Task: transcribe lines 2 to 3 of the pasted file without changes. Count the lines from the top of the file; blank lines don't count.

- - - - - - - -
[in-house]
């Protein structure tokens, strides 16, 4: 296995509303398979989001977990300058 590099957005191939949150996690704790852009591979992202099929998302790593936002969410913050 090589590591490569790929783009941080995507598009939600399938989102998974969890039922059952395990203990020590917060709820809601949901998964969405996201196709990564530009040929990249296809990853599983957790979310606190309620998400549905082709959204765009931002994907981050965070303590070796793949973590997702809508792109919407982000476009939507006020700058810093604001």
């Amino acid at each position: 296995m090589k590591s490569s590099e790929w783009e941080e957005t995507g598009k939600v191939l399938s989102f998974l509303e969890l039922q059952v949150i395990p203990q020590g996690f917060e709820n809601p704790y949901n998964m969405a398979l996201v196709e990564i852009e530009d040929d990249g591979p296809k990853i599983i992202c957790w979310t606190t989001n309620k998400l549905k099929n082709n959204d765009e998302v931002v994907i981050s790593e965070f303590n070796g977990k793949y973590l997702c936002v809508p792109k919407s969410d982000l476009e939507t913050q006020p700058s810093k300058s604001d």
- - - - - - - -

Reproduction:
């Protein structure tokens, strides 16, 4: 296995509303398979989001977990300058 590099957005191939949150996690704790852009591979992202099929998302790593936002969410913050 090589590591490569790929783009941080995507598009939600399938989102998974969890039922059952395990203990020590917060709820809601949901998964969405996201196709990564530009040929990249296809990853599983957790979310606190309620998400549905082709959204765009931002994907981050965070303590070796793949973590997702809508792109919407982000476009939507006020700058810093604001």
């Amino acid at each position: 296995m090589k590591s490569s590099e790929w783009e941080e957005t995507g598009k939600v191939l399938s989102f998974l509303e969890l039922q059952v949150i395990p203990q020590g996690f917060e709820n809601p704790y949901n998964m969405a398979l996201v196709e990564i852009e530009d040929d990249g591979p296809k990853i599983i992202c957790w979310t606190t989001n309620k998400l549905k099929n082709n959204d765009e998302v931002v994907i981050s790593e965070f303590n070796g977990k793949y973590l997702c936002v809508p792109k919407s969410d982000l476009e939507t913050q006020p700058s810093k300058s604001d």